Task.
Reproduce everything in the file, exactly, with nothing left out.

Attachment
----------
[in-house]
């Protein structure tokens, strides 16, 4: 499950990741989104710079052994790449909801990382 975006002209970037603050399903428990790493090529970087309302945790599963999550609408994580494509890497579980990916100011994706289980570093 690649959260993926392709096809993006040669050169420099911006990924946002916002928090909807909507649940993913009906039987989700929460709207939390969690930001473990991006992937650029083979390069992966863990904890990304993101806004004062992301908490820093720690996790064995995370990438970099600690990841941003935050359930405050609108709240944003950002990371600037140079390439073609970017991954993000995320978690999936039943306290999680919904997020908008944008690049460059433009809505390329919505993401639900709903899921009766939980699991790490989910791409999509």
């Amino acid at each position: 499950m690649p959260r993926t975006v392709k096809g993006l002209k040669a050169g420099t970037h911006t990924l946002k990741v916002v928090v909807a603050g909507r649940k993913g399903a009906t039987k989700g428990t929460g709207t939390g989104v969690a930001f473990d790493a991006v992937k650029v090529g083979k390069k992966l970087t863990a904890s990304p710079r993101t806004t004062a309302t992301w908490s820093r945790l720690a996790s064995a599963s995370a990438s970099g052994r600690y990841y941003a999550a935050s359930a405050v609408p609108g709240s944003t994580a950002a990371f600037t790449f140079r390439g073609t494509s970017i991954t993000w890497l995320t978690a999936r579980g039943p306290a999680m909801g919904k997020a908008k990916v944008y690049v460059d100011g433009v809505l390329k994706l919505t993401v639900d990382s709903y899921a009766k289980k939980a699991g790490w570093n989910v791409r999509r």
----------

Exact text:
[in-house]
């Protein structure tokens, strides 16, 4: 499950990741989104710079052994790449909801990382 975006002209970037603050399903428990790493090529970087309302945790599963999550609408994580494509890497579980990916100011994706289980570093 690649959260993926392709096809993006040669050169420099911006990924946002916002928090909807909507649940993913009906039987989700929460709207939390969690930001473990991006992937650029083979390069992966863990904890990304993101806004004062992301908490820093720690996790064995995370990438970099600690990841941003935050359930405050609108709240944003950002990371600037140079390439073609970017991954993000995320978690999936039943306290999680919904997020908008944008690049460059433009809505390329919505993401639900709903899921009766939980699991790490989910791409999509």
């Amino acid at each position: 499950m690649p959260r993926t975006v392709k096809g993006l002209k040669a050169g420099t970037h911006t990924l946002k990741v916002v928090v909807a603050g909507r649940k993913g399903a009906t039987k989700g428990t929460g709207t939390g989104v969690a930001f473990d790493a991006v992937k650029v090529g083979k390069k992966l970087t863990a904890s990304p710079r993101t806004t004062a309302t992301w908490s820093r945790l720690a996790s064995a599963s995370a990438s970099g052994r600690y990841y941003a999550a935050s359930a405050v609408p609108g709240s944003t994580a950002a990371f600037t790449f140079r390439g073609t494509s970017i991954t993000w890497l995320t978690a999936r579980g039943p306290a999680m909801g919904k997020a908008k990916v944008y690049v460059d100011g433009v809505l390329k994706l919505t993401v639900d990382s709903y899921a009766k289980k939980a699991g790490w570093n989910v791409r999509r």